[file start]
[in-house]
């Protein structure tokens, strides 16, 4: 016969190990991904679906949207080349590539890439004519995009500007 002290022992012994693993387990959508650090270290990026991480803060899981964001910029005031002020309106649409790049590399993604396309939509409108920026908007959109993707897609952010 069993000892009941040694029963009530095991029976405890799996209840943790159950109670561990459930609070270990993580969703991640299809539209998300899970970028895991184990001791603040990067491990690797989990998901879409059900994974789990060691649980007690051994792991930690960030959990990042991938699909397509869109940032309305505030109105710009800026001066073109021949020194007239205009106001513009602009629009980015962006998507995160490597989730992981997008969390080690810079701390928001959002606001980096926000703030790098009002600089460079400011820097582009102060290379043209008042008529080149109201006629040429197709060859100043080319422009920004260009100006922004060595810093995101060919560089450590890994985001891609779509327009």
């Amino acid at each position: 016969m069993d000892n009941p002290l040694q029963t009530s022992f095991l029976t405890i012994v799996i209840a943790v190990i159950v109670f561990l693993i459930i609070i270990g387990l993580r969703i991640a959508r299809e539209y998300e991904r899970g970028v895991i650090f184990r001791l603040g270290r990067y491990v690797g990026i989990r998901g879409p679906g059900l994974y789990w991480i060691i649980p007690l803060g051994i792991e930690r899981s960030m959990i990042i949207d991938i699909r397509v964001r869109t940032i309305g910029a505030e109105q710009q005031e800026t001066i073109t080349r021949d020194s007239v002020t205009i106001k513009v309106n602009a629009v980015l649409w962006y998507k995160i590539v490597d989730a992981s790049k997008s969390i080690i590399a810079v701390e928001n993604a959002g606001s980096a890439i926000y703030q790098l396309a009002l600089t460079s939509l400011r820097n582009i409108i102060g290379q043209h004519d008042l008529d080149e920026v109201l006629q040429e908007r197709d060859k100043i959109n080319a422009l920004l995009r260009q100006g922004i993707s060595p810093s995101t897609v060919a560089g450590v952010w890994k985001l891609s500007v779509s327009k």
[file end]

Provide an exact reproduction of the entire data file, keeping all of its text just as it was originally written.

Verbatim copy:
[in-house]
């Protein structure tokens, strides 16, 4: 016969190990991904679906949207080349590539890439004519995009500007 002290022992012994693993387990959508650090270290990026991480803060899981964001910029005031002020309106649409790049590399993604396309939509409108920026908007959109993707897609952010 069993000892009941040694029963009530095991029976405890799996209840943790159950109670561990459930609070270990993580969703991640299809539209998300899970970028895991184990001791603040990067491990690797989990998901879409059900994974789990060691649980007690051994792991930690960030959990990042991938699909397509869109940032309305505030109105710009800026001066073109021949020194007239205009106001513009602009629009980015962006998507995160490597989730992981997008969390080690810079701390928001959002606001980096926000703030790098009002600089460079400011820097582009102060290379043209008042008529080149109201006629040429197709060859100043080319422009920004260009100006922004060595810093995101060919560089450590890994985001891609779509327009």
């Amino acid at each position: 016969m069993d000892n009941p002290l040694q029963t009530s022992f095991l029976t405890i012994v799996i209840a943790v190990i159950v109670f561990l693993i459930i609070i270990g387990l993580r969703i991640a959508r299809e539209y998300e991904r899970g970028v895991i650090f184990r001791l603040g270290r990067y491990v690797g990026i989990r998901g879409p679906g059900l994974y789990w991480i060691i649980p007690l803060g051994i792991e930690r899981s960030m959990i990042i949207d991938i699909r397509v964001r869109t940032i309305g910029a505030e109105q710009q005031e800026t001066i073109t080349r021949d020194s007239v002020t205009i106001k513009v309106n602009a629009v980015l649409w962006y998507k995160i590539v490597d989730a992981s790049k997008s969390i080690i590399a810079v701390e928001n993604a959002g606001s980096a890439i926000y703030q790098l396309a009002l600089t460079s939509l400011r820097n582009i409108i102060g290379q043209h004519d008042l008529d080149e920026v109201l006629q040429e908007r197709d060859k100043i959109n080319a422009l920004l995009r260009q100006g922004i993707s060595p810093s995101t897609v060919a560089g450590v952010w890994k985001l891609s500007v779509s327009k």